God and the New Testament (Part 2)

ahrHere is the second and last part about God, His love, and His relationship with us. If you missed the last part, you can check it out here. This part will focus more on God in the New Testament and in this present time.

God is three in one. The Father, the Son, and the Holy Spirit. For the most part, we only see the Father in the Old Testament (but all of them are there). In the New Testament we see all three, though Jesus is the most prominent. They each add something as a whole. The Father is the one who created the world, Jesus is the one who saves the world (at least, those who accept him), and the Holy Spirit who comes into our hearts and fills us. The Holy Spirit is like our conscience, always urging us to do what’s right and letting us feel guilty when we fall short. The Holy Spirit is the one who gave the twelve apostles the ability to speak in tongues and allow people (even in today’s time) to preform miracles.

In the New Testament the Father shows His love by sending His only Son into the world, fully God and fully man. He was born of a virgin in the little town of Bethlehem. Throughout his life on earth Jesus fulfilled all the prophecies about him in the Old Testament. He had twelve disciples, one of whom betrayed him. He preformed many many miracles, including raising someone from the dead, and he taught those who would listen (usually in parables). He never sinned.

After he was betrayed, Jesus was tortured then crucified and died. God let it happen, even though His son asked for the suffering to be taken away from Him. It was the only way to save us.

Luke 22:42

Father, if you are willing, please take this cup of suffering away from me. Yet I want your will to be done, not mine.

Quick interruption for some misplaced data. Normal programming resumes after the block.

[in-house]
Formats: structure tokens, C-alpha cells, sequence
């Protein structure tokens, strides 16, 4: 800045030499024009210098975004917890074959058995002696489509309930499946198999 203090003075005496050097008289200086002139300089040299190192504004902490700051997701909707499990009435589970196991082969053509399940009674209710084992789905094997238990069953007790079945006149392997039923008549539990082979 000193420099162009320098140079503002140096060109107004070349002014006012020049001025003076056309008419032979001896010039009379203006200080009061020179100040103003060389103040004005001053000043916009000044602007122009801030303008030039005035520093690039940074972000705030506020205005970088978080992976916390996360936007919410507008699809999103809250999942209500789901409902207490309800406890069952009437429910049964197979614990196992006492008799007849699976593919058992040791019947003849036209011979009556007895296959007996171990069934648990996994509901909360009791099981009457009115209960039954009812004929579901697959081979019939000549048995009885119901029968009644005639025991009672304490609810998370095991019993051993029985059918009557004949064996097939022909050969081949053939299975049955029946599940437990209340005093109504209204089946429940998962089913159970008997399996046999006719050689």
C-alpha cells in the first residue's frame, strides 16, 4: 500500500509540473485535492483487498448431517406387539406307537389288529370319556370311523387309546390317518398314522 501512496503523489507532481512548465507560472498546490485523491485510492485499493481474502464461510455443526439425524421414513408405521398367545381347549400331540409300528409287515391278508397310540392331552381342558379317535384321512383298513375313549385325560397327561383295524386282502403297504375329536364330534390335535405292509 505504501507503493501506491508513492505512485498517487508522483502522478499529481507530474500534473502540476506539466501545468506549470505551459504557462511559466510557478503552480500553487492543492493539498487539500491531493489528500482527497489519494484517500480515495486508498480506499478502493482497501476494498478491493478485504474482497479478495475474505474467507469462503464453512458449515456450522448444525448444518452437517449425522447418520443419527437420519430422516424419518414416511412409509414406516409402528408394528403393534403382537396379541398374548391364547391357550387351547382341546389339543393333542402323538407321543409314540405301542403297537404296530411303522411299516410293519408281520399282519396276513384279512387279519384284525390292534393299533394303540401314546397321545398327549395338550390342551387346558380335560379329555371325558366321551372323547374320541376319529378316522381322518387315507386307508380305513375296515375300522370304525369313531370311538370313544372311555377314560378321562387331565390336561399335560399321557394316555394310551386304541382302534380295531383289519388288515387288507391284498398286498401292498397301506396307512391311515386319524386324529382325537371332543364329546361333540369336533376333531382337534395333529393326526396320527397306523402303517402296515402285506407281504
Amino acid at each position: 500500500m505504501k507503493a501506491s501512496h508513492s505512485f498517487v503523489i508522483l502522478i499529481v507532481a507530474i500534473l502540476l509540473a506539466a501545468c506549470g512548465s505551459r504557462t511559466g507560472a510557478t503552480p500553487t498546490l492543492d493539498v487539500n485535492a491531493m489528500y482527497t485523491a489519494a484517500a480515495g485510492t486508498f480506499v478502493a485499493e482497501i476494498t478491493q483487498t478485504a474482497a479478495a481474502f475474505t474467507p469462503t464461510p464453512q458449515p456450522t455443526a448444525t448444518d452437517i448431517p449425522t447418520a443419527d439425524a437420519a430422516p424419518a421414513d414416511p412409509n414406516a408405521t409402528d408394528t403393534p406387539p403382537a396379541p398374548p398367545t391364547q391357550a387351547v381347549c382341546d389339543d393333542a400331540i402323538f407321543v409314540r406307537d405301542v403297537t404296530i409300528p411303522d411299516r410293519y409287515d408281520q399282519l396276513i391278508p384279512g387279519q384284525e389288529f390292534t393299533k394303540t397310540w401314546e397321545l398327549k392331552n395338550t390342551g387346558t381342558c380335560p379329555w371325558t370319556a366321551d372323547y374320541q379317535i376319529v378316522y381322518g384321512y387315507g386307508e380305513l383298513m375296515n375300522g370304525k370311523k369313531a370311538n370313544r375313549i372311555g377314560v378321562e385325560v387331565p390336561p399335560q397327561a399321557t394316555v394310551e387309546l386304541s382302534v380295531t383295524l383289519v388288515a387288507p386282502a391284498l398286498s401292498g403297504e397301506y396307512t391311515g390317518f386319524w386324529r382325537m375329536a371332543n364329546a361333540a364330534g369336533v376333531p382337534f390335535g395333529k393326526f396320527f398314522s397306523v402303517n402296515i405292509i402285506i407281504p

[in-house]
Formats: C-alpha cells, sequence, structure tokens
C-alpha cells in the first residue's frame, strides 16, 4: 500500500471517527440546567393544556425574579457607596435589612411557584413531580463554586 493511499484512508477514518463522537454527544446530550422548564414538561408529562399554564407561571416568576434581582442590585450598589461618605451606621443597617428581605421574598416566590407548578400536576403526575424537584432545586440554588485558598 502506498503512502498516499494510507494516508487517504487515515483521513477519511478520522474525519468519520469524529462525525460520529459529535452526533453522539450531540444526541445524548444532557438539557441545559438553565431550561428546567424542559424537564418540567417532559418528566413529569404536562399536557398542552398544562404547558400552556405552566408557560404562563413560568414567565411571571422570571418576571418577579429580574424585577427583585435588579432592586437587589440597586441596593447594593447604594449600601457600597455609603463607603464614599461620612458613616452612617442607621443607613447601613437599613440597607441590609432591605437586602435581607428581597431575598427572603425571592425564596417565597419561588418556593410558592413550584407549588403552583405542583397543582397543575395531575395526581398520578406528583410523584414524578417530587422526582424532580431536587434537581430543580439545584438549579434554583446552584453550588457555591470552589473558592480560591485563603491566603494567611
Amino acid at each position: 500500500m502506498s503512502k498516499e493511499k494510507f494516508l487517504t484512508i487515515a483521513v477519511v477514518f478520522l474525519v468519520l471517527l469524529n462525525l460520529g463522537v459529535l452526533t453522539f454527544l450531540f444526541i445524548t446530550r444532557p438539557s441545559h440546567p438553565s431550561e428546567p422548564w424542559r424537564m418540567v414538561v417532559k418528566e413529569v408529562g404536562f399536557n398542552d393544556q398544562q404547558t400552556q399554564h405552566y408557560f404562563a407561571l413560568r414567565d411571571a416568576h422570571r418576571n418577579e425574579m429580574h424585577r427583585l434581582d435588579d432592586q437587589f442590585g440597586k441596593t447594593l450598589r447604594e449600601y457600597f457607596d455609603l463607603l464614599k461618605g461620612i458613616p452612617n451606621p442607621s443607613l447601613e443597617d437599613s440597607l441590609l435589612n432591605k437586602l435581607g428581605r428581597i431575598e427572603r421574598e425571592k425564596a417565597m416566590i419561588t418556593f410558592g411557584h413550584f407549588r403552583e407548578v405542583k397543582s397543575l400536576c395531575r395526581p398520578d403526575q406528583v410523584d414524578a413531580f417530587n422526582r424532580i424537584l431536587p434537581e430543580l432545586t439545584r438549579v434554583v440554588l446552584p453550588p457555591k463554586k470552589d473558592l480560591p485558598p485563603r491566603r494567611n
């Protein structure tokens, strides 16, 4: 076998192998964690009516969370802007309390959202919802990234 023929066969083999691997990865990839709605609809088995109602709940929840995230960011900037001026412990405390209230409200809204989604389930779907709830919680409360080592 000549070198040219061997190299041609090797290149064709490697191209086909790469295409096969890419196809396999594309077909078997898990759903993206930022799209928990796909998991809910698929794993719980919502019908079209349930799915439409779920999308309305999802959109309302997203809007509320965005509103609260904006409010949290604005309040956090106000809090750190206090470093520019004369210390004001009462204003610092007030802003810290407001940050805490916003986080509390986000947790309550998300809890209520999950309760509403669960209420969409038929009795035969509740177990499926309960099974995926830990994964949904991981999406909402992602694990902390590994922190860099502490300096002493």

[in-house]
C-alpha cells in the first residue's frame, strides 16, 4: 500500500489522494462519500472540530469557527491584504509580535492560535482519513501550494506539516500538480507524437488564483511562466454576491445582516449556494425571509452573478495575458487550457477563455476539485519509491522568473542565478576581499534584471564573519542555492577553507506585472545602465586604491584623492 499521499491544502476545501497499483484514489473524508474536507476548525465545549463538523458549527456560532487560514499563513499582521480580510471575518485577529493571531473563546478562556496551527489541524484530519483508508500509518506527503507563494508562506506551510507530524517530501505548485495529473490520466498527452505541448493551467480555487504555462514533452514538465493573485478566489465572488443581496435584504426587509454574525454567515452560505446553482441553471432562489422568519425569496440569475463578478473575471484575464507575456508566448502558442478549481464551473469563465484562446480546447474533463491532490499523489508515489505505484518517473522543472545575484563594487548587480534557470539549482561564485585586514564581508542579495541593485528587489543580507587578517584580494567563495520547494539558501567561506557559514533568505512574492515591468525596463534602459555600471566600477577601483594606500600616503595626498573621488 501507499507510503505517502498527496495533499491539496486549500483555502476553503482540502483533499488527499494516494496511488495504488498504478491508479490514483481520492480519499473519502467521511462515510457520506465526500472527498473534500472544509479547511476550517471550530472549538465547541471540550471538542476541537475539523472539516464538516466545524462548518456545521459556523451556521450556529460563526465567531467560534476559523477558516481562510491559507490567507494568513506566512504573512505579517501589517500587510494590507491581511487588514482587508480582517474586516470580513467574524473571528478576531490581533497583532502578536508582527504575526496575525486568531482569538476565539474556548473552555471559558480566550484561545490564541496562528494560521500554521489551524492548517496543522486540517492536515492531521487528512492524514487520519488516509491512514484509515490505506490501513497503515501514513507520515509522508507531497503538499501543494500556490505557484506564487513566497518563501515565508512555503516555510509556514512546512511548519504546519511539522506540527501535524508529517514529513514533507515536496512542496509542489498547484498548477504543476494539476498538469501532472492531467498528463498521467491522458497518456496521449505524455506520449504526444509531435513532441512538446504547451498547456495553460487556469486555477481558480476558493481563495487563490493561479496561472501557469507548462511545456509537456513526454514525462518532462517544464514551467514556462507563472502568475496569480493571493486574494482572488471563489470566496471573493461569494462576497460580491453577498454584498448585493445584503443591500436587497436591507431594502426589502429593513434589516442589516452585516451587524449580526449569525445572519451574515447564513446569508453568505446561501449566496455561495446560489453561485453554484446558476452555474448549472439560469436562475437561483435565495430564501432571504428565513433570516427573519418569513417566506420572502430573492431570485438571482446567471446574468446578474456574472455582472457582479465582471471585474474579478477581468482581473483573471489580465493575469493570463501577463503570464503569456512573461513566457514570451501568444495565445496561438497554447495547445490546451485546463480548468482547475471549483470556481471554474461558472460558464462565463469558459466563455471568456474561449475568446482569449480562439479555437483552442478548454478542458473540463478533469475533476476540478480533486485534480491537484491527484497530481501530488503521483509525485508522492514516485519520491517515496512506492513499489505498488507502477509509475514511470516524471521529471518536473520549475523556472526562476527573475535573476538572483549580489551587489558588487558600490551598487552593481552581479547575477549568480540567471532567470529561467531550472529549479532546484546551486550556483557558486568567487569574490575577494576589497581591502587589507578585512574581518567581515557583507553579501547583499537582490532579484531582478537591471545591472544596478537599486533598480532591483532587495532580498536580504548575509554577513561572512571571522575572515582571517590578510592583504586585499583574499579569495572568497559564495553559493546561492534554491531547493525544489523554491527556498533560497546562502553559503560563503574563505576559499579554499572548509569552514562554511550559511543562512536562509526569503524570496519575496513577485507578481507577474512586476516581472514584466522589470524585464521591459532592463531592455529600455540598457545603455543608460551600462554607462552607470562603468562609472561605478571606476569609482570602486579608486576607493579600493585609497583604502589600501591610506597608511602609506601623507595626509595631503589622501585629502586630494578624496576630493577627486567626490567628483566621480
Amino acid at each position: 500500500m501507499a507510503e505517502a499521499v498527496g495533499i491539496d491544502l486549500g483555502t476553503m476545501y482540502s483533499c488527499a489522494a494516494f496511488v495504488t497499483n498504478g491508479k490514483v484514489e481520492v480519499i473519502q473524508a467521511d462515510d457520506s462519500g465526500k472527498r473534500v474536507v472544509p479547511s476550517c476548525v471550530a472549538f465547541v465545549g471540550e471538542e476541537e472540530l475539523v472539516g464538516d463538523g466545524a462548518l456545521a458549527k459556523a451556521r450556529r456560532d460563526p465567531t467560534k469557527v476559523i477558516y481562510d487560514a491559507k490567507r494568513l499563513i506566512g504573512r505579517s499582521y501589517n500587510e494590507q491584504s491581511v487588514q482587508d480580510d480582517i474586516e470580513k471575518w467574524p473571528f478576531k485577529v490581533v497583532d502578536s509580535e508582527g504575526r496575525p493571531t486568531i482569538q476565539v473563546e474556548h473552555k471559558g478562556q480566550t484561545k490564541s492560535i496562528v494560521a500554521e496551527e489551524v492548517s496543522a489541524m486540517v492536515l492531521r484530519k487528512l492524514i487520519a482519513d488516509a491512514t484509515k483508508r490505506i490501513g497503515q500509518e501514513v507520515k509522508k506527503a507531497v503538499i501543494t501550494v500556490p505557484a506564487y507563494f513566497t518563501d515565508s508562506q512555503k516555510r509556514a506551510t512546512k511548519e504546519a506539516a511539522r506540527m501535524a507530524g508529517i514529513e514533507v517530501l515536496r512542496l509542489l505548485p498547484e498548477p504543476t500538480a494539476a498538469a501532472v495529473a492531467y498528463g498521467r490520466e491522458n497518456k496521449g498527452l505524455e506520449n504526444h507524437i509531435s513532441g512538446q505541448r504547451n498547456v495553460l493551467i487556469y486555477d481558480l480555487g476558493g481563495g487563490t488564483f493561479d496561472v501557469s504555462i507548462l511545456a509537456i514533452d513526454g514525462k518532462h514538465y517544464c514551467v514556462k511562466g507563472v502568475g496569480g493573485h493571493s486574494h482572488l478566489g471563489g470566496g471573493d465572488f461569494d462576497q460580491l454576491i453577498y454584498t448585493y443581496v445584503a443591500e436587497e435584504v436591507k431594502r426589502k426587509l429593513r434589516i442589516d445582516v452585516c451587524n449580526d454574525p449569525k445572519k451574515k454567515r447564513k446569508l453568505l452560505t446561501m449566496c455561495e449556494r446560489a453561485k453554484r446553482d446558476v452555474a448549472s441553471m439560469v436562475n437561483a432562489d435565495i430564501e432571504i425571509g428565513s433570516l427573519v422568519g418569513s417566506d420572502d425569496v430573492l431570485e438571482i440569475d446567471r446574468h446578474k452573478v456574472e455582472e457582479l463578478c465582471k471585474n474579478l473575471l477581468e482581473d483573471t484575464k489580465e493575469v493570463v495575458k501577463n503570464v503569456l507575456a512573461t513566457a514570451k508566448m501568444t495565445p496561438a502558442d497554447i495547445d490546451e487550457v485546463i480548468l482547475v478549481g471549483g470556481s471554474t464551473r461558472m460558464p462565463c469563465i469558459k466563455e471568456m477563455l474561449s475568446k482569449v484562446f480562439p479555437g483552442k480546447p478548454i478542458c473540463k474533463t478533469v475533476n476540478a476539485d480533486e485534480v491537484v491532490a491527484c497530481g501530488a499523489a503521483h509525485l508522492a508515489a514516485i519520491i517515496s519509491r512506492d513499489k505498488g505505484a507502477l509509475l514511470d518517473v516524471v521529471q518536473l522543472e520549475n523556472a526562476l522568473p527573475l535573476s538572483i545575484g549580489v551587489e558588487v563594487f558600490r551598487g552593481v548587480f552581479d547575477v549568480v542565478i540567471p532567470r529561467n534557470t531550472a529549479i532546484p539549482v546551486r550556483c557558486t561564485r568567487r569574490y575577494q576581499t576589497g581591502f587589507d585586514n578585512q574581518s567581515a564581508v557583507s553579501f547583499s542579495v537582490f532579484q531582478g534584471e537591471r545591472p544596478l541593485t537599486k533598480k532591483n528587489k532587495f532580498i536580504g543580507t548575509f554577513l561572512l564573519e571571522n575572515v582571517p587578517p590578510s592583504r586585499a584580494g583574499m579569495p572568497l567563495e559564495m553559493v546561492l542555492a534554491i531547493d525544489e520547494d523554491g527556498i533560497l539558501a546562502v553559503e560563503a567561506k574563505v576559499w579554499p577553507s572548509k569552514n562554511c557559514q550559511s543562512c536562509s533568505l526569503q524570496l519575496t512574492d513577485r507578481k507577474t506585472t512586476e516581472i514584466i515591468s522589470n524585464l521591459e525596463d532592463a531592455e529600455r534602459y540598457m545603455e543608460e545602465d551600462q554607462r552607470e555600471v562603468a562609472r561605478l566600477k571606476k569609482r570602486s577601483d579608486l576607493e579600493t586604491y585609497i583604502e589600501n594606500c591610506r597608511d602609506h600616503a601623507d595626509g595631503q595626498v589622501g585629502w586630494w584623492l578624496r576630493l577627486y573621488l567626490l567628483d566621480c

God is so holy and sovereign that He can’t even look at sin. We can’t even begin to comprehend God’s majesty. That is why Jesus said this at his crucifixion.

Mark 15:34

Then at three o’clock Jesus called out with a loud voice, “Eloi, Eloi, lema sabachthani?” which means “My God, my God, why have you abandoned me?

God turned away from His own son because Jesus had taken on the sins of the whole world (past, present, and future) so that God couldn’t stand to look at him. But Jesus rose again on the third day after his death and once appearing to many people he arose to Heaven to sit on the throne at the right hand of God forever.

Just think for a moment. God gave up His only Son. Of course, I’m not a parent, but I am sure some of you who read this are. Would you give up your child to save the world? He wouldn’t even save the whole world, only those who accepted him as their lord and savior. I can’t even begin to imagine that. But God did it for us. Now that is just plain amazing. It shows us His love, but also His hate of sin. His own Son was the only sufficient sacrifice that could wipe away our sin.

Before Jesus went to heaven, he gave us a “mission”.

Matthew 28:19

Therefore, go and make disciples of all the nations, baptizing them in the name of the Father and the Son and the Holy Spirit.

This command is for all Christians. Considering what God did, Jesus did, to save us, we should be glad to do this. The rest of the New Testament gives us great examples of this task being carried out.

I’m not perfect, no one is. This point of this discussion is to know that God doesn’t change. He is the same forever. He has always loved us and He will always hate sin. So lets remember that. Okay?

-G. Paige

God and the Old Testament (Part 1)